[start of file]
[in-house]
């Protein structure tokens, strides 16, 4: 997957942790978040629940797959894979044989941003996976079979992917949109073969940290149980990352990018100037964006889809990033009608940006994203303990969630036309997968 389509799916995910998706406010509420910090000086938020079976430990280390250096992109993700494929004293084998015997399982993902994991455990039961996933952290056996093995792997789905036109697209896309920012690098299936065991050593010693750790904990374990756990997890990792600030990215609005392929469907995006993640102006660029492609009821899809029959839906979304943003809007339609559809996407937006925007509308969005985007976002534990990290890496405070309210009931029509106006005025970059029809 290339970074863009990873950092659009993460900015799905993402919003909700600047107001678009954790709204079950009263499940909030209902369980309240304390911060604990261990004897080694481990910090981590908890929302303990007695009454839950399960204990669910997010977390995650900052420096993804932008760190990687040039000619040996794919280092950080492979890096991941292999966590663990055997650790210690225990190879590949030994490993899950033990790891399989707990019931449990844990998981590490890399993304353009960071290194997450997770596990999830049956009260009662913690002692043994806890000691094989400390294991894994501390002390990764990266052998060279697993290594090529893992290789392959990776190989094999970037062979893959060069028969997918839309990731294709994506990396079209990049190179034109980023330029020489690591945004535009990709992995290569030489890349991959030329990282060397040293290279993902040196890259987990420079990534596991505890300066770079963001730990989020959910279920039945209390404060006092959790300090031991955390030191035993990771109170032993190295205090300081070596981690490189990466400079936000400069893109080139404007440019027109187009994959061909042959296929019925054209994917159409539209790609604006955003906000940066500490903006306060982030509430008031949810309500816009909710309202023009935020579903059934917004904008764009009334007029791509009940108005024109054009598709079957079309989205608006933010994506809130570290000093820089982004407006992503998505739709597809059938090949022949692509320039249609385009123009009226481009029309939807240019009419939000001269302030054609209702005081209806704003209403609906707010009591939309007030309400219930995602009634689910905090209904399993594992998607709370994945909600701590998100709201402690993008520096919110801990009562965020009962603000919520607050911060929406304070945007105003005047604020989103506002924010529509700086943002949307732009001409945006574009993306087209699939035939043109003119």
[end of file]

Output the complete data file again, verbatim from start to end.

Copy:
[in-house]
């Protein structure tokens, strides 16, 4: 997957942790978040629940797959894979044989941003996976079979992917949109073969940290149980990352990018100037964006889809990033009608940006994203303990969630036309997968 389509799916995910998706406010509420910090000086938020079976430990280390250096992109993700494929004293084998015997399982993902994991455990039961996933952290056996093995792997789905036109697209896309920012690098299936065991050593010693750790904990374990756990997890990792600030990215609005392929469907995006993640102006660029492609009821899809029959839906979304943003809007339609559809996407937006925007509308969005985007976002534990990290890496405070309210009931029509106006005025970059029809 290339970074863009990873950092659009993460900015799905993402919003909700600047107001678009954790709204079950009263499940909030209902369980309240304390911060604990261990004897080694481990910090981590908890929302303990007695009454839950399960204990669910997010977390995650900052420096993804932008760190990687040039000619040996794919280092950080492979890096991941292999966590663990055997650790210690225990190879590949030994490993899950033990790891399989707990019931449990844990998981590490890399993304353009960071290194997450997770596990999830049956009260009662913690002692043994806890000691094989400390294991894994501390002390990764990266052998060279697993290594090529893992290789392959990776190989094999970037062979893959060069028969997918839309990731294709994506990396079209990049190179034109980023330029020489690591945004535009990709992995290569030489890349991959030329990282060397040293290279993902040196890259987990420079990534596991505890300066770079963001730990989020959910279920039945209390404060006092959790300090031991955390030191035993990771109170032993190295205090300081070596981690490189990466400079936000400069893109080139404007440019027109187009994959061909042959296929019925054209994917159409539209790609604006955003906000940066500490903006306060982030509430008031949810309500816009909710309202023009935020579903059934917004904008764009009334007029791509009940108005024109054009598709079957079309989205608006933010994506809130570290000093820089982004407006992503998505739709597809059938090949022949692509320039249609385009123009009226481009029309939807240019009419939000001269302030054609209702005081209806704003209403609906707010009591939309007030309400219930995602009634689910905090209904399993594992998607709370994945909600701590998100709201402690993008520096919110801990009562965020009962603000919520607050911060929406304070945007105003005047604020989103506002924010529509700086943002949307732009001409945006574009993306087209699939035939043109003119």